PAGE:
Gilbert & Sullivan & Comics

This weekend I hopped on the train to Leeds for the Thought Bubble Comic Con. It was pretty good. Since I'm the last person on the planet who still doesn't have a phone -- or a camera -- if you want to see some pics of rollerblading young women in gold hotpants you'll have to use that Google thingummybob.

All the big cheeses and head honchos of comics were in attendance (incidentally, I wonder whether Matt Fraction or Ramón Pérez knew they were headed for Leeds when they signed up? Only because I remember seeing Eminem burst on stage in front of 40,000 people at the 2003 Leeds Festival shouting "Yo, wassup, London!?").

There were tonnes of ace comics and art on offer, but the find I was most excited about was a couple of mini-comics by Laura Howell.

Laura Howell's The Bizarre Adventures of Gilbert & Sullivan

Yep, that's right, Laura has written comics about Gilbert and flipping Sullivan. And they're brilliant!

As regular visitors to the blog will know, I'm working on a comics project about Oscar Wilde's tour of America, which was set in motion by G&S (the tour, not the comic. Obv.). They wrote Patience, an operetta that satirised the youth culture fad of the day, aestheticism (when people tell you that teenagers didn't exist until the 1950s, James Dean, and Teddy Boys, you can smugly inform them they're out by at least 70 years).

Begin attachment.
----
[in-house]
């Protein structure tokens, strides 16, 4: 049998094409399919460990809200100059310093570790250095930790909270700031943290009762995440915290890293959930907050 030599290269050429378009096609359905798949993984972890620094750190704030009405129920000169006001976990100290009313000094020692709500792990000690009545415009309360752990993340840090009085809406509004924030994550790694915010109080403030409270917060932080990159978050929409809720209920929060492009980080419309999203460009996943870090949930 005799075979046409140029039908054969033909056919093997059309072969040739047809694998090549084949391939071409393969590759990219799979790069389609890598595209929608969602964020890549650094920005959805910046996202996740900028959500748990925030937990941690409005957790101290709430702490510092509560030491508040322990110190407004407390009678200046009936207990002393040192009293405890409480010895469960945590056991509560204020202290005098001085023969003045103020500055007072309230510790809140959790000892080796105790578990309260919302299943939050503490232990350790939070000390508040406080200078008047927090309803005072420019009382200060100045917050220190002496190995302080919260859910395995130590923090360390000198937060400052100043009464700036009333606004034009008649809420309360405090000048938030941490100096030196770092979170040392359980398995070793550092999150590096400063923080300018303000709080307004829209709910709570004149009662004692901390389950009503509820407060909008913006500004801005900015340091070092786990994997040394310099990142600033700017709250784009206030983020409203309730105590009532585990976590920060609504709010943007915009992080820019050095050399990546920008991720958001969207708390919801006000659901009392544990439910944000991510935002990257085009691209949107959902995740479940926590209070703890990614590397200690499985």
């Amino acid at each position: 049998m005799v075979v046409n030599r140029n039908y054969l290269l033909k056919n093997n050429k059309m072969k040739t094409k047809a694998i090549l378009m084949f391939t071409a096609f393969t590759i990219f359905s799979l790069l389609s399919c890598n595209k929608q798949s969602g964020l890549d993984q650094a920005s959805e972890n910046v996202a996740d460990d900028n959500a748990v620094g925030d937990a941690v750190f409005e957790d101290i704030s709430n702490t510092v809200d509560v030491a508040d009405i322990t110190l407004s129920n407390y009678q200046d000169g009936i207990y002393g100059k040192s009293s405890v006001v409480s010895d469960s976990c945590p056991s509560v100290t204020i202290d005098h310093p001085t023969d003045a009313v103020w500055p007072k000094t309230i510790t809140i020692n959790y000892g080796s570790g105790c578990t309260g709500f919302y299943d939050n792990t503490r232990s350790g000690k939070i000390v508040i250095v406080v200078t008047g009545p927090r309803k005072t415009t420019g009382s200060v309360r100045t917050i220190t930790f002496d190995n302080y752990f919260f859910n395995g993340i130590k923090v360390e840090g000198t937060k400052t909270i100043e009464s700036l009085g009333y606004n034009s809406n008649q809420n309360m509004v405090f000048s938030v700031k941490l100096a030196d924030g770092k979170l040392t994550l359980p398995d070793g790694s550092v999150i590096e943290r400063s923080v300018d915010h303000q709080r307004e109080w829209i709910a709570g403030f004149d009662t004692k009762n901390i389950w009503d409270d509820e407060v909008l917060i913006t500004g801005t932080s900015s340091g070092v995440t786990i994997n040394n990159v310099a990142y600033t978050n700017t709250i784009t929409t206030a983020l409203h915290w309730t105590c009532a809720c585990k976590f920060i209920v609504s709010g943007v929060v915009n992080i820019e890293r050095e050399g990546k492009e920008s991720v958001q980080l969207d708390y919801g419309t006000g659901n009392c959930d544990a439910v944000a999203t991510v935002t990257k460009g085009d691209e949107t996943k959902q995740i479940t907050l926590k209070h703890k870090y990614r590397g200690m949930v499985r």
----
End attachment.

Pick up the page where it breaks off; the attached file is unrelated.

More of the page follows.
G&S's manager, Richard D'Oyly Carte, wanted to send the operetta to tour the US, but he wasn't sure Americans would understand what an aesthete was. So he offered one of the most well known aesthetes -- Wilde -- a contract to tour America as a walking-talking advertisement for the play. Wilde, broke as a joke after self-publishing a book of poetry (that got him kicked out of his flat when his landlord's father got a hold of a copy), was only too eager to sign on the dotted line.

I'm always surprised that there aren't more comics featuring Oscar Wilde, and it was really exciting to pick up one that does!

Wilde sprays himself with a love potion and all the men in London come running.

But what was even more unexpected was seeing D'Oyly Carte in there too. Carte was a big shot in Victorian London. Not only did he sponsor G&S's operettas, he built the Savoy, London's first electrically illuminated theatre (the first show he put on at the Savoy was Patience in 1881). He plays a big part in my script. Until yesterday I would have bet my right arm that he had never appeared in a comic before. I would have lost that bet. So, good job I didn't make it, hey?

What?! Richard D'Oyly Carte? In a comic? Too chuffing cool.

You can buy The Bizarre Adventures of Gilbert & Sullivan at Laura's website, And you should. Right now.

Discover more about Oscar Wilde's American lecture tour, and my comic about it, at